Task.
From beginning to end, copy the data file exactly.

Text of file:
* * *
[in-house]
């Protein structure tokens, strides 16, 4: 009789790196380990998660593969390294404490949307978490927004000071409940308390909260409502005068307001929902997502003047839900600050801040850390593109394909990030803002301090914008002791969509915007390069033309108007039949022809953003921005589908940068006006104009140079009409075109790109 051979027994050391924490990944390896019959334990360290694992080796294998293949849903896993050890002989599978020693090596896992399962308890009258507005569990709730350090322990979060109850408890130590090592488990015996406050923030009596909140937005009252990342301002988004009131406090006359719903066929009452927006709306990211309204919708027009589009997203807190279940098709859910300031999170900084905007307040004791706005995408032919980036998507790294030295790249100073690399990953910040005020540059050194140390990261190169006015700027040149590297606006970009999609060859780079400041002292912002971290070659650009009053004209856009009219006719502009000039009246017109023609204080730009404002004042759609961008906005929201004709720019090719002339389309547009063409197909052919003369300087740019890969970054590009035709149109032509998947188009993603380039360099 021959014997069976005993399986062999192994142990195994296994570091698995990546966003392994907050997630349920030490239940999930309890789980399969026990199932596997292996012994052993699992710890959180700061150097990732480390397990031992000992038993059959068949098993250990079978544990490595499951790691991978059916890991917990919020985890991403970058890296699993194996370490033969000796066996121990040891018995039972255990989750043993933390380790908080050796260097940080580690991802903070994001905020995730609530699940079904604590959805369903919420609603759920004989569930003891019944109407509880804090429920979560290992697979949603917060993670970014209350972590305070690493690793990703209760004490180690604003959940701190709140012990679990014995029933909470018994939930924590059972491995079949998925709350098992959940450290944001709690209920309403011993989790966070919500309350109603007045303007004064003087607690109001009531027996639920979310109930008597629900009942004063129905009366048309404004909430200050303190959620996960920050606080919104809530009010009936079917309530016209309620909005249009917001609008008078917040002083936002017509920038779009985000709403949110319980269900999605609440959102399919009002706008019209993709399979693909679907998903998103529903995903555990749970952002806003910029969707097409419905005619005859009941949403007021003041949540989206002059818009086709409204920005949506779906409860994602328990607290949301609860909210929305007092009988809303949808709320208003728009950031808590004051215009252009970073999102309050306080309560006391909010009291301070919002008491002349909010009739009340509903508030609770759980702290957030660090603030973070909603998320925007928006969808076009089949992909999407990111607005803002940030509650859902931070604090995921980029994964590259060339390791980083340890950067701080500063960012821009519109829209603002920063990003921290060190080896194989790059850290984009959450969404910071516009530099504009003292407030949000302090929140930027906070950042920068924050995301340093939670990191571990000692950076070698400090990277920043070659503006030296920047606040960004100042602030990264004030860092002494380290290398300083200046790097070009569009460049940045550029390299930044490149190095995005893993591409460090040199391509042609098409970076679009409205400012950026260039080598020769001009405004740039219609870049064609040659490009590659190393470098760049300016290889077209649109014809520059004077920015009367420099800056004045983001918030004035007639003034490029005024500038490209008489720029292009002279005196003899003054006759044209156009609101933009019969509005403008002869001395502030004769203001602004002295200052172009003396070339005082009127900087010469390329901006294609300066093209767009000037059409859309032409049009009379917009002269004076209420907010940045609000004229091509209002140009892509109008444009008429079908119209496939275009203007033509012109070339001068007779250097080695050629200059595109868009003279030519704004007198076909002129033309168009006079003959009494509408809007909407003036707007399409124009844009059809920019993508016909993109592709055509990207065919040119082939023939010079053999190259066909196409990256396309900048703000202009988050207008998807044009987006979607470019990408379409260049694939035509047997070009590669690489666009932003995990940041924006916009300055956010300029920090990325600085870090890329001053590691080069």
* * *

[in-house]
């Protein structure tokens, strides 16, 4: 009789790196380990998660593969390294404490949307978490927004000071409940308390909260409502005068307001929902997502003047839900600050801040850390593109394909990030803002301090914008002791969509915007390069033309108007039949022809953003921005589908940068006006104009140079009409075109790109 051979027994050391924490990944390896019959334990360290694992080796294998293949849903896993050890002989599978020693090596896992399962308890009258507005569990709730350090322990979060109850408890130590090592488990015996406050923030009596909140937005009252990342301002988004009131406090006359719903066929009452927006709306990211309204919708027009589009997203807190279940098709859910300031999170900084905007307040004791706005995408032919980036998507790294030295790249100073690399990953910040005020540059050194140390990261190169006015700027040149590297606006970009999609060859780079400041002292912002971290070659650009009053004209856009009219006719502009000039009246017109023609204080730009404002004042759609961008906005929201004709720019090719002339389309547009063409197909052919003369300087740019890969970054590009035709149109032509998947188009993603380039360099 021959014997069976005993399986062999192994142990195994296994570091698995990546966003392994907050997630349920030490239940999930309890789980399969026990199932596997292996012994052993699992710890959180700061150097990732480390397990031992000992038993059959068949098993250990079978544990490595499951790691991978059916890991917990919020985890991403970058890296699993194996370490033969000796066996121990040891018995039972255990989750043993933390380790908080050796260097940080580690991802903070994001905020995730609530699940079904604590959805369903919420609603759920004989569930003891019944109407509880804090429920979560290992697979949603917060993670970014209350972590305070690493690793990703209760004490180690604003959940701190709140012990679990014995029933909470018994939930924590059972491995079949998925709350098992959940450290944001709690209920309403011993989790966070919500309350109603007045303007004064003087607690109001009531027996639920979310109930008597629900009942004063129905009366048309404004909430200050303190959620996960920050606080919104809530009010009936079917309530016209309620909005249009917001609008008078917040002083936002017509920038779009985000709403949110319980269900999605609440959102399919009002706008019209993709399979693909679907998903998103529903995903555990749970952002806003910029969707097409419905005619005859009941949403007021003041949540989206002059818009086709409204920005949506779906409860994602328990607290949301609860909210929305007092009988809303949808709320208003728009950031808590004051215009252009970073999102309050306080309560006391909010009291301070919002008491002349909010009739009340509903508030609770759980702290957030660090603030973070909603998320925007928006969808076009089949992909999407990111607005803002940030509650859902931070604090995921980029994964590259060339390791980083340890950067701080500063960012821009519109829209603002920063990003921290060190080896194989790059850290984009959450969404910071516009530099504009003292407030949000302090929140930027906070950042920068924050995301340093939670990191571990000692950076070698400090990277920043070659503006030296920047606040960004100042602030990264004030860092002494380290290398300083200046790097070009569009460049940045550029390299930044490149190095995005893993591409460090040199391509042609098409970076679009409205400012950026260039080598020769001009405004740039219609870049064609040659490009590659190393470098760049300016290889077209649109014809520059004077920015009367420099800056004045983001918030004035007639003034490029005024500038490209008489720029292009002279005196003899003054006759044209156009609101933009019969509005403008002869001395502030004769203001602004002295200052172009003396070339005082009127900087010469390329901006294609300066093209767009000037059409859309032409049009009379917009002269004076209420907010940045609000004229091509209002140009892509109008444009008429079908119209496939275009203007033509012109070339001068007779250097080695050629200059595109868009003279030519704004007198076909002129033309168009006079003959009494509408809007909407003036707007399409124009844009059809920019993508016909993109592709055509990207065919040119082939023939010079053999190259066909196409990256396309900048703000202009988050207008998807044009987006979607470019990408379409260049694939035509047997070009590669690489666009932003995990940041924006916009300055956010300029920090990325600085870090890329001053590691080069």